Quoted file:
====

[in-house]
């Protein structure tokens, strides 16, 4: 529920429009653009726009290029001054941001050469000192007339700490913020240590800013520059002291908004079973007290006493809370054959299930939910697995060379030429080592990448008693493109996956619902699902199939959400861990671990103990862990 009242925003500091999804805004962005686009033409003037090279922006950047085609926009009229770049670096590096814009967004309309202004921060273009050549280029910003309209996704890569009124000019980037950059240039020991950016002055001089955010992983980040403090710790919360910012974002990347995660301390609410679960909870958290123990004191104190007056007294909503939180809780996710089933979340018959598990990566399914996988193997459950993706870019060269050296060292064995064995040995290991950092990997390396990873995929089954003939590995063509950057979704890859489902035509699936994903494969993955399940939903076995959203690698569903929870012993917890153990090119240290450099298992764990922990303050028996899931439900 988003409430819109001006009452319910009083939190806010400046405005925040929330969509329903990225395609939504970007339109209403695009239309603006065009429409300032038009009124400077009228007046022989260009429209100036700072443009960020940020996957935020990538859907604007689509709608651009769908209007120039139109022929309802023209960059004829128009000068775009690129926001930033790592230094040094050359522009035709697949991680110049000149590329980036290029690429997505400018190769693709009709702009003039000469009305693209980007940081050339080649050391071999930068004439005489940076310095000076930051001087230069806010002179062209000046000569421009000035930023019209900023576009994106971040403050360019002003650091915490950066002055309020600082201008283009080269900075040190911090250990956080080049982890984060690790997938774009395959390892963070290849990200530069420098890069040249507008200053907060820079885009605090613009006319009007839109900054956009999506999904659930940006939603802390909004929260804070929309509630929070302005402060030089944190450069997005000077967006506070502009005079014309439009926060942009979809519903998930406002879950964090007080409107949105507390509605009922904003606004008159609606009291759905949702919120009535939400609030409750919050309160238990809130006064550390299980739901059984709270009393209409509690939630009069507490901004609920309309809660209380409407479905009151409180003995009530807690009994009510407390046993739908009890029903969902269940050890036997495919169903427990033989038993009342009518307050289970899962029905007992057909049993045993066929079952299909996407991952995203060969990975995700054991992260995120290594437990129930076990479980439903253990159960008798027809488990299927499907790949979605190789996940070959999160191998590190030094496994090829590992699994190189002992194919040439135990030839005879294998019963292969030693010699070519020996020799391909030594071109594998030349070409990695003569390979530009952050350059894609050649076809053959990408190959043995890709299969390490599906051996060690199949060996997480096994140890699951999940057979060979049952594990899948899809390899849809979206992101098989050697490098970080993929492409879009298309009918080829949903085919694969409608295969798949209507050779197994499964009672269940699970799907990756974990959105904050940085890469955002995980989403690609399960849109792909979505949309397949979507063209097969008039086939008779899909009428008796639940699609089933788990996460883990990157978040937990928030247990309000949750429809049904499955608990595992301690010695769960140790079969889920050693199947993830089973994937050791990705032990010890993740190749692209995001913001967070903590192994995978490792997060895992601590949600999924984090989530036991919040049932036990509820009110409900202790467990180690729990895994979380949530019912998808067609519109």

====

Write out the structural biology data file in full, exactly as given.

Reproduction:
[in-house]
């Protein structure tokens, strides 16, 4: 529920429009653009726009290029001054941001050469000192007339700490913020240590800013520059002291908004079973007290006493809370054959299930939910697995060379030429080592990448008693493109996956619902699902199939959400861990671990103990862990 009242925003500091999804805004962005686009033409003037090279922006950047085609926009009229770049670096590096814009967004309309202004921060273009050549280029910003309209996704890569009124000019980037950059240039020991950016002055001089955010992983980040403090710790919360910012974002990347995660301390609410679960909870958290123990004191104190007056007294909503939180809780996710089933979340018959598990990566399914996988193997459950993706870019060269050296060292064995064995040995290991950092990997390396990873995929089954003939590995063509950057979704890859489902035509699936994903494969993955399940939903076995959203690698569903929870012993917890153990090119240290450099298992764990922990303050028996899931439900 988003409430819109001006009452319910009083939190806010400046405005925040929330969509329903990225395609939504970007339109209403695009239309603006065009429409300032038009009124400077009228007046022989260009429209100036700072443009960020940020996957935020990538859907604007689509709608651009769908209007120039139109022929309802023209960059004829128009000068775009690129926001930033790592230094040094050359522009035709697949991680110049000149590329980036290029690429997505400018190769693709009709702009003039000469009305693209980007940081050339080649050391071999930068004439005489940076310095000076930051001087230069806010002179062209000046000569421009000035930023019209900023576009994106971040403050360019002003650091915490950066002055309020600082201008283009080269900075040190911090250990956080080049982890984060690790997938774009395959390892963070290849990200530069420098890069040249507008200053907060820079885009605090613009006319009007839109900054956009999506999904659930940006939603802390909004929260804070929309509630929070302005402060030089944190450069997005000077967006506070502009005079014309439009926060942009979809519903998930406002879950964090007080409107949105507390509605009922904003606004008159609606009291759905949702919120009535939400609030409750919050309160238990809130006064550390299980739901059984709270009393209409509690939630009069507490901004609920309309809660209380409407479905009151409180003995009530807690009994009510407390046993739908009890029903969902269940050890036997495919169903427990033989038993009342009518307050289970899962029905007992057909049993045993066929079952299909996407991952995203060969990975995700054991992260995120290594437990129930076990479980439903253990159960008798027809488990299927499907790949979605190789996940070959999160191998590190030094496994090829590992699994190189002992194919040439135990030839005879294998019963292969030693010699070519020996020799391909030594071109594998030349070409990695003569390979530009952050350059894609050649076809053959990408190959043995890709299969390490599906051996060690199949060996997480096994140890699951999940057979060979049952594990899948899809390899849809979206992101098989050697490098970080993929492409879009298309009918080829949903085919694969409608295969798949209507050779197994499964009672269940699970799907990756974990959105904050940085890469955002995980989403690609399960849109792909979505949309397949979507063209097969008039086939008779899909009428008796639940699609089933788990996460883990990157978040937990928030247990309000949750429809049904499955608990595992301690010695769960140790079969889920050693199947993830089973994937050791990705032990010890993740190749692209995001913001967070903590192994995978490792997060895992601590949600999924984090989530036991919040049932036990509820009110409900202790467990180690729990895994979380949530019912998808067609519109």